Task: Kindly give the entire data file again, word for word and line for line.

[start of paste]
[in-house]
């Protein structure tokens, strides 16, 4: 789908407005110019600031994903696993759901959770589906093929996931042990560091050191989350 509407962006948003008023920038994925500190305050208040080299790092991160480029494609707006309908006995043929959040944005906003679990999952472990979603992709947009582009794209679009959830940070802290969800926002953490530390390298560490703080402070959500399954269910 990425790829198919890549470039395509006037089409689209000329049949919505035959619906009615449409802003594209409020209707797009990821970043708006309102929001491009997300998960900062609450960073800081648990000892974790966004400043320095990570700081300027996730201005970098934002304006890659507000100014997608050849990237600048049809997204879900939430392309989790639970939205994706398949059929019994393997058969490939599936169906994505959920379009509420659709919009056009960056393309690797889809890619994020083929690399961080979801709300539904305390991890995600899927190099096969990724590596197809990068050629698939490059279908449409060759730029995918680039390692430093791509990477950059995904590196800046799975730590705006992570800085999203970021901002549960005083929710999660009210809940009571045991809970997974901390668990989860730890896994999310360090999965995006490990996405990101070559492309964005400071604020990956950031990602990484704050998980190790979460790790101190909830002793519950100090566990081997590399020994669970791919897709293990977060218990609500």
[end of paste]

[in-house]
């Protein structure tokens, strides 16, 4: 789908407005110019600031994903696993759901959770589906093929996931042990560091050191989350 509407962006948003008023920038994925500190305050208040080299790092991160480029494609707006309908006995043929959040944005906003679990999952472990979603992709947009582009794209679009959830940070802290969800926002953490530390390298560490703080402070959500399954269910 990425790829198919890549470039395509006037089409689209000329049949919505035959619906009615449409802003594209409020209707797009990821970043708006309102929001491009997300998960900062609450960073800081648990000892974790966004400043320095990570700081300027996730201005970098934002304006890659507000100014997608050849990237600048049809997204879900939430392309989790639970939205994706398949059929019994393997058969490939599936169906994505959920379009509420659709919009056009960056393309690797889809890619994020083929690399961080979801709300539904305390991890995600899927190099096969990724590596197809990068050629698939490059279908449409060759730029995918680039390692430093791509990477950059995904590196800046799975730590705006992570800085999203970021901002549960005083929710999660009210809940009571045991809970997974901390668990989860730890896994999310360090999965995006490990996405990101070559492309964005400071604020990956950031990602990484704050998980190790979460790790101190909830002793519950100090566990081997590399020994669970791919897709293990977060218990609500």